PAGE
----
Global central banks (including the Fed) appear poised to lower interest rates and apply other forms of monetary easing. Fiscal stimulus (tax cuts or govern-ment spending) could also provide a boost. These could provide some support for continued gains in equity prices, at least in the near-term. However, at this stage there doesn’t seem to be much impact from Fed interest rate movements and little likelihood of Congress providing funding for a significant increase in government spending required to stimulate the economy.
A slow slide into recession need not be catastrophic for stock markets, but it won’t be beneficial, either. We can envision a mild recession with a modest pull-back in prices, followed by acceleration within a few quarters.
With stocks and bonds both somewhat expensive, but policy uncertainty lingering, it pays to remain broadly diversified. Our portfolios are positioned to benefit from increasing stock prices while providing downside protection. We are prepared for slower growth and the possibility of recession.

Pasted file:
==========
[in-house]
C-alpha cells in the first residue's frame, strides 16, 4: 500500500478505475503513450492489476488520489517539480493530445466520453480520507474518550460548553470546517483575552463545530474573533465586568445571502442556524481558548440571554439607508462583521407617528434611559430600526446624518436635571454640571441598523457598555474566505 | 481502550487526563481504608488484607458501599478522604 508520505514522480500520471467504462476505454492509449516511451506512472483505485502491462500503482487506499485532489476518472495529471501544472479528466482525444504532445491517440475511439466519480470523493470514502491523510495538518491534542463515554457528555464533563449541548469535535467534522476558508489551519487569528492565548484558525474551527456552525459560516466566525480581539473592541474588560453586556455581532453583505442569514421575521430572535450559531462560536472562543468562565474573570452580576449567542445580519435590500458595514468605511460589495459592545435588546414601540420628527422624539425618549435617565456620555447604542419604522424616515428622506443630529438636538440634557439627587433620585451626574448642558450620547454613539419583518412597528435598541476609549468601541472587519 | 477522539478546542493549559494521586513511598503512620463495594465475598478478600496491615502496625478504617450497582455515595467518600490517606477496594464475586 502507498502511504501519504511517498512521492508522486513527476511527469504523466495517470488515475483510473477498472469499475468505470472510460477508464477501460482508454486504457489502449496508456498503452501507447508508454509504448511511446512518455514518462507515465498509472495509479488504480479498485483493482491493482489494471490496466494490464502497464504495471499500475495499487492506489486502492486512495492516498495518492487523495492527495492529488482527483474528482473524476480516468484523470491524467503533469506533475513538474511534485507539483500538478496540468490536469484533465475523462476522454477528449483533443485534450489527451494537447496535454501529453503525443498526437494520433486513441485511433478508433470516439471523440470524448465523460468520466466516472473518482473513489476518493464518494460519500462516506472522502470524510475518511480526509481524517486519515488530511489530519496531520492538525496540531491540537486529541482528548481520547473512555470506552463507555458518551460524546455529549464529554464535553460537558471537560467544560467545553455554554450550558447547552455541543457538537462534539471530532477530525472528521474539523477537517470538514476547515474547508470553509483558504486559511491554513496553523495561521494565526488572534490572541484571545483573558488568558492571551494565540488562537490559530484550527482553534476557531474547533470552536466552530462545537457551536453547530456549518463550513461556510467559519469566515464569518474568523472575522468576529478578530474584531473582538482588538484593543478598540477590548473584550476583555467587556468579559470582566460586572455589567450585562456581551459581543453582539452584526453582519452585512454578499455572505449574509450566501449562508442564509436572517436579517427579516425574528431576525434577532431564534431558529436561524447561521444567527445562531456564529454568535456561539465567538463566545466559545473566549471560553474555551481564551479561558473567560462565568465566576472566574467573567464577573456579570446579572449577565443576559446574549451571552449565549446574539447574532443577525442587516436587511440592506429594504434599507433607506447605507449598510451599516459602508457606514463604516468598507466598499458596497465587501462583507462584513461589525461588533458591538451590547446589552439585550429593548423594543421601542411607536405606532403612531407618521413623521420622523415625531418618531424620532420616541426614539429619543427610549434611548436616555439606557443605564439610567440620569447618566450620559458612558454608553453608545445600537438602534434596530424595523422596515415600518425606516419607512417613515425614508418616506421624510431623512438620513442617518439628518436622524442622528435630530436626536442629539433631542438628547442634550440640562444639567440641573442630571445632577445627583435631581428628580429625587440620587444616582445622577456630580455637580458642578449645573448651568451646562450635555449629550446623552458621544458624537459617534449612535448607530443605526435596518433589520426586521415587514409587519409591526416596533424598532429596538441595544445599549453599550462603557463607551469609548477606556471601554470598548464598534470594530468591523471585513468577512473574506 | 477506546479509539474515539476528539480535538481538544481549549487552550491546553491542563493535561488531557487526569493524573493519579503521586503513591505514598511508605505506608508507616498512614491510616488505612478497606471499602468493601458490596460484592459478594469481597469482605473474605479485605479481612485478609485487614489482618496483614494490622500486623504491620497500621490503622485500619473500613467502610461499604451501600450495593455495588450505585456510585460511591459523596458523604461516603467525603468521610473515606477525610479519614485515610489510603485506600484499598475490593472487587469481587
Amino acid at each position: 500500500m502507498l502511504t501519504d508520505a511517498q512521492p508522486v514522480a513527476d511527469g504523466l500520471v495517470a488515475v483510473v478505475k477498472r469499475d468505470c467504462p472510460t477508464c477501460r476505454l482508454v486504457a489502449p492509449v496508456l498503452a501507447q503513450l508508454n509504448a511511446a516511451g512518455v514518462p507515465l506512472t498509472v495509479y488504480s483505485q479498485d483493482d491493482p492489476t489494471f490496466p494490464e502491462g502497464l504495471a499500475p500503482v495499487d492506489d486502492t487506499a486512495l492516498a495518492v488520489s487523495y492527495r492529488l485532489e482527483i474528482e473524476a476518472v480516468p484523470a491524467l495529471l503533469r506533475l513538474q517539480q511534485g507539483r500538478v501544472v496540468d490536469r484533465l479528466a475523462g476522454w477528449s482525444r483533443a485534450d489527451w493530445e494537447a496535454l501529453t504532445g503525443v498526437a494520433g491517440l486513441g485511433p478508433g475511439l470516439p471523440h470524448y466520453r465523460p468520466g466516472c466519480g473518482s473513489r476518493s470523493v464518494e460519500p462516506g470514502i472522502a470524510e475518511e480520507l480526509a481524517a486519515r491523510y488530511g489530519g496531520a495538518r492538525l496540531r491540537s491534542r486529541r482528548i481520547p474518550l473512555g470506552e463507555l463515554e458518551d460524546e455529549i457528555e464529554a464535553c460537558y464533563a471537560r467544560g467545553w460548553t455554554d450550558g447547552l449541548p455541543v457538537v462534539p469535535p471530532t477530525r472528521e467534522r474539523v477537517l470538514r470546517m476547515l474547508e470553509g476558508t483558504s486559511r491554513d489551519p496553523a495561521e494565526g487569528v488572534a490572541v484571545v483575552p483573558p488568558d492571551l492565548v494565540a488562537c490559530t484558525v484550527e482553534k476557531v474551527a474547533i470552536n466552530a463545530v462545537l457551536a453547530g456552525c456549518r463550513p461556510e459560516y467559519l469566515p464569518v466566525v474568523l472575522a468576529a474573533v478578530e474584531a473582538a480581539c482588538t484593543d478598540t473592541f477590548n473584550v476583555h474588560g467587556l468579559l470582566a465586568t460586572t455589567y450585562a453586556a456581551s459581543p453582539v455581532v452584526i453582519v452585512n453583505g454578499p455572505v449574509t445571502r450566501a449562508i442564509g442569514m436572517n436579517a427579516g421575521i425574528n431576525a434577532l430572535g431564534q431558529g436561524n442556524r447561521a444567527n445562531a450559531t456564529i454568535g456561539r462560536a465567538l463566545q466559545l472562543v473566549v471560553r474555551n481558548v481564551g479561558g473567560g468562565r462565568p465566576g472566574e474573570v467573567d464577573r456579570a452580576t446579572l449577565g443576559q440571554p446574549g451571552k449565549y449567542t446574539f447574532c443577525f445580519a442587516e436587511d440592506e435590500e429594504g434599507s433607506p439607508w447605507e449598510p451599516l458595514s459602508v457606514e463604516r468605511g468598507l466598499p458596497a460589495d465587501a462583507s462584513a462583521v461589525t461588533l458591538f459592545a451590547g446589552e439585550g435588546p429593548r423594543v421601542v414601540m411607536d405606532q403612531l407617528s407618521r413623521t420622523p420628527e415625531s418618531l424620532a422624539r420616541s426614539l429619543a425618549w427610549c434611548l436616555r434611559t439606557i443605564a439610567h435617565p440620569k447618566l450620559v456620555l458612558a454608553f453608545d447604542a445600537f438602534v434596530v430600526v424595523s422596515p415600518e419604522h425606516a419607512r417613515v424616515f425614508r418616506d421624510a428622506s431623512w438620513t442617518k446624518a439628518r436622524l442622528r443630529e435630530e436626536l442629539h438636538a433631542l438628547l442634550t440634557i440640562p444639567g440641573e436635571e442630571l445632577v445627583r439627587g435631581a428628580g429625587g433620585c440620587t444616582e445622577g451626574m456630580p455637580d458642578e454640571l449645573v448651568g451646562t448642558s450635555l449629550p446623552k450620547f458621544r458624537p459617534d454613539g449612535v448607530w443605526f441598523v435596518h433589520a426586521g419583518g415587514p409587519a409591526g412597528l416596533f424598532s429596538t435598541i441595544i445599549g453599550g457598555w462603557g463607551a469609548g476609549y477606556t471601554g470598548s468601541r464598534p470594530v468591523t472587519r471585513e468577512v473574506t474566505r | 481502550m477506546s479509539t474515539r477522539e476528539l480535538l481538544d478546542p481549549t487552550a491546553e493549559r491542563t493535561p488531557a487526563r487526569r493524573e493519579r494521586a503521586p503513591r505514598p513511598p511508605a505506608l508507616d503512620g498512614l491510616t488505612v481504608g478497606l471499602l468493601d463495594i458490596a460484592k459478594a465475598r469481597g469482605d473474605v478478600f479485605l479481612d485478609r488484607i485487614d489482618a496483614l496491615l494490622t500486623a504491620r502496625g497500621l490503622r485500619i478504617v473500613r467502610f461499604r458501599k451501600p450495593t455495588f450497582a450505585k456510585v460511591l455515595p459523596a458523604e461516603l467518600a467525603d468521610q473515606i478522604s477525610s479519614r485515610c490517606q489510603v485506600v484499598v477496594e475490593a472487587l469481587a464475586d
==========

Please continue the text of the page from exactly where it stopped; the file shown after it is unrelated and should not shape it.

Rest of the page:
Our clients should be prepared for volatility going forward. Without resolution to some of the risks we identified, the upside to equity prices is becoming increasingly limited. We still view the current environment with cautious optimism, at least for the rest of this year.
As always, if you have specific questions about your investments or your portfolio, we’d love the opportunity to discuss them with you.
Global Stock Market Performance
The chart below shows the change in global equity markets throughout the year. Juxtaposed over the market performance are some of the key events that occurred during the period. Sometimes as we get to the end of a volatile period, it’s difficult to look back and remember everything that happened along the way.